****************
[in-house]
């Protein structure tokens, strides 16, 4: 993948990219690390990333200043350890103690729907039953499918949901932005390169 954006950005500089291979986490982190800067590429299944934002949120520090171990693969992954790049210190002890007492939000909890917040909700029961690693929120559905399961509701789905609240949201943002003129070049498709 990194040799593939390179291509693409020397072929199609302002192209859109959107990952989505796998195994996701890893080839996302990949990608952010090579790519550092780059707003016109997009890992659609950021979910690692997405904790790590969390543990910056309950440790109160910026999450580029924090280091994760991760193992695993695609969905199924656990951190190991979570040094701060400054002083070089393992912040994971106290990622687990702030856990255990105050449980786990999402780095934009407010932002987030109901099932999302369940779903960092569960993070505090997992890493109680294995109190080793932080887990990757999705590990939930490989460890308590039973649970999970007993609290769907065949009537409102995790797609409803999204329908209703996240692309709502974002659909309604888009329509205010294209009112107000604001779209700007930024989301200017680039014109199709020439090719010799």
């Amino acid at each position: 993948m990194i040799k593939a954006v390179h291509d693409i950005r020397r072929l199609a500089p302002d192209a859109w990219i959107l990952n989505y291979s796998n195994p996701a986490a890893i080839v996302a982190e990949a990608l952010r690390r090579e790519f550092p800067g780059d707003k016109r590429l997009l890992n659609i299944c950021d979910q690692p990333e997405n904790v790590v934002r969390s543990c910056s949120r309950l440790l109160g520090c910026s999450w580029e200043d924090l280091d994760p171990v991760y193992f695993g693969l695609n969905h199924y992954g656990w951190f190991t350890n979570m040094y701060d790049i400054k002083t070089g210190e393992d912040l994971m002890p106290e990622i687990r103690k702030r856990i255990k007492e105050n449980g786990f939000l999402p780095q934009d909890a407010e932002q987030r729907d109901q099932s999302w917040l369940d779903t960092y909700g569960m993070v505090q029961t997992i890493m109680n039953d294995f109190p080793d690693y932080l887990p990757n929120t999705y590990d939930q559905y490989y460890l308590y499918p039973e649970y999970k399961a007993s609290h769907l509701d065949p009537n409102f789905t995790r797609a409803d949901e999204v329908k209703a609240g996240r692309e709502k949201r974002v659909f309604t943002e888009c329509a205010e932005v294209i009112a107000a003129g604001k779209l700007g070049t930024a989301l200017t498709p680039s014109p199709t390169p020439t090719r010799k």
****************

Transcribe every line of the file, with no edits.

[in-house]
């Protein structure tokens, strides 16, 4: 993948990219690390990333200043350890103690729907039953499918949901932005390169 954006950005500089291979986490982190800067590429299944934002949120520090171990693969992954790049210190002890007492939000909890917040909700029961690693929120559905399961509701789905609240949201943002003129070049498709 990194040799593939390179291509693409020397072929199609302002192209859109959107990952989505796998195994996701890893080839996302990949990608952010090579790519550092780059707003016109997009890992659609950021979910690692997405904790790590969390543990910056309950440790109160910026999450580029924090280091994760991760193992695993695609969905199924656990951190190991979570040094701060400054002083070089393992912040994971106290990622687990702030856990255990105050449980786990999402780095934009407010932002987030109901099932999302369940779903960092569960993070505090997992890493109680294995109190080793932080887990990757999705590990939930490989460890308590039973649970999970007993609290769907065949009537409102995790797609409803999204329908209703996240692309709502974002659909309604888009329509205010294209009112107000604001779209700007930024989301200017680039014109199709020439090719010799």
């Amino acid at each position: 993948m990194i040799k593939a954006v390179h291509d693409i950005r020397r072929l199609a500089p302002d192209a859109w990219i959107l990952n989505y291979s796998n195994p996701a986490a890893i080839v996302a982190e990949a990608l952010r690390r090579e790519f550092p800067g780059d707003k016109r590429l997009l890992n659609i299944c950021d979910q690692p990333e997405n904790v790590v934002r969390s543990c910056s949120r309950l440790l109160g520090c910026s999450w580029e200043d924090l280091d994760p171990v991760y193992f695993g693969l695609n969905h199924y992954g656990w951190f190991t350890n979570m040094y701060d790049i400054k002083t070089g210190e393992d912040l994971m002890p106290e990622i687990r103690k702030r856990i255990k007492e105050n449980g786990f939000l999402p780095q934009d909890a407010e932002q987030r729907d109901q099932s999302w917040l369940d779903t960092y909700g569960m993070v505090q029961t997992i890493m109680n039953d294995f109190p080793d690693y932080l887990p990757n929120t999705y590990d939930q559905y490989y460890l308590y499918p039973e649970y999970k399961a007993s609290h769907l509701d065949p009537n409102f789905t995790r797609a409803d949901e999204v329908k209703a609240g996240r692309e709502k949201r974002v659909f309604t943002e888009c329509a205010e932005v294209i009112a107000a003129g604001k779209l700007g070049t930024a989301l200017t498709p680039s014109p199709t390169p020439t090719r010799k």